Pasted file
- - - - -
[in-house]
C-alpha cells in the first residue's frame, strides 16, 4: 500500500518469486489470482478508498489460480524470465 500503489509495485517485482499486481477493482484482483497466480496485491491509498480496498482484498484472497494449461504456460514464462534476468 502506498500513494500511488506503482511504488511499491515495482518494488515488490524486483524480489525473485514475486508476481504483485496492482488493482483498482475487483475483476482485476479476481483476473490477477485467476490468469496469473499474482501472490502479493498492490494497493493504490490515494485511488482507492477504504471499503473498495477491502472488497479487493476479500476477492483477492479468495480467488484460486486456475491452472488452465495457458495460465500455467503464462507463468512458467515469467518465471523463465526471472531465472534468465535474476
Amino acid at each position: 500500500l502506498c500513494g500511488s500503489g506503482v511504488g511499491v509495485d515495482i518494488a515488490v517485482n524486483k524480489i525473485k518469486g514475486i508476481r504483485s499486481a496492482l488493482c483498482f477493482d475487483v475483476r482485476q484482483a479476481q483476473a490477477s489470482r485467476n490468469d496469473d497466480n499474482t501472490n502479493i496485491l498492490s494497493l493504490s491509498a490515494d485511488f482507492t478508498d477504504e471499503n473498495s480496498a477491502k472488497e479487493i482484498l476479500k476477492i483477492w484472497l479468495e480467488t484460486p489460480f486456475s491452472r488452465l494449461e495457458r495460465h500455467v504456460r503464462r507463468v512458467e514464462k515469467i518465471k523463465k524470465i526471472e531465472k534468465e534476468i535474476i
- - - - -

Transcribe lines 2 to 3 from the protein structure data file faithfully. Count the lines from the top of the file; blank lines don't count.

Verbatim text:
C-alpha cells in the first residue's frame, strides 16, 4: 500500500518469486489470482478508498489460480524470465 500503489509495485517485482499486481477493482484482483497466480496485491491509498480496498482484498484472497494449461504456460514464462534476468 502506498500513494500511488506503482511504488511499491515495482518494488515488490524486483524480489525473485514475486508476481504483485496492482488493482483498482475487483475483476482485476479476481483476473490477477485467476490468469496469473499474482501472490502479493498492490494497493493504490490515494485511488482507492477504504471499503473498495477491502472488497479487493476479500476477492483477492479468495480467488484460486486456475491452472488452465495457458495460465500455467503464462507463468512458467515469467518465471523463465526471472531465472534468465535474476
Amino acid at each position: 500500500l502506498c500513494g500511488s500503489g506503482v511504488g511499491v509495485d515495482i518494488a515488490v517485482n524486483k524480489i525473485k518469486g514475486i508476481r504483485s499486481a496492482l488493482c483498482f477493482d475487483v475483476r482485476q484482483a479476481q483476473a490477477s489470482r485467476n490468469d496469473d497466480n499474482t501472490n502479493i496485491l498492490s494497493l493504490s491509498a490515494d485511488f482507492t478508498d477504504e471499503n473498495s480496498a477491502k472488497e479487493i482484498l476479500k476477492i483477492w484472497l479468495e480467488t484460486p489460480f486456475s491452472r488452465l494449461e495457458r495460465h500455467v504456460r503464462r507463468v512458467e514464462k515469467i518465471k523463465k524470465i526471472e531465472k534468465e534476468i535474476i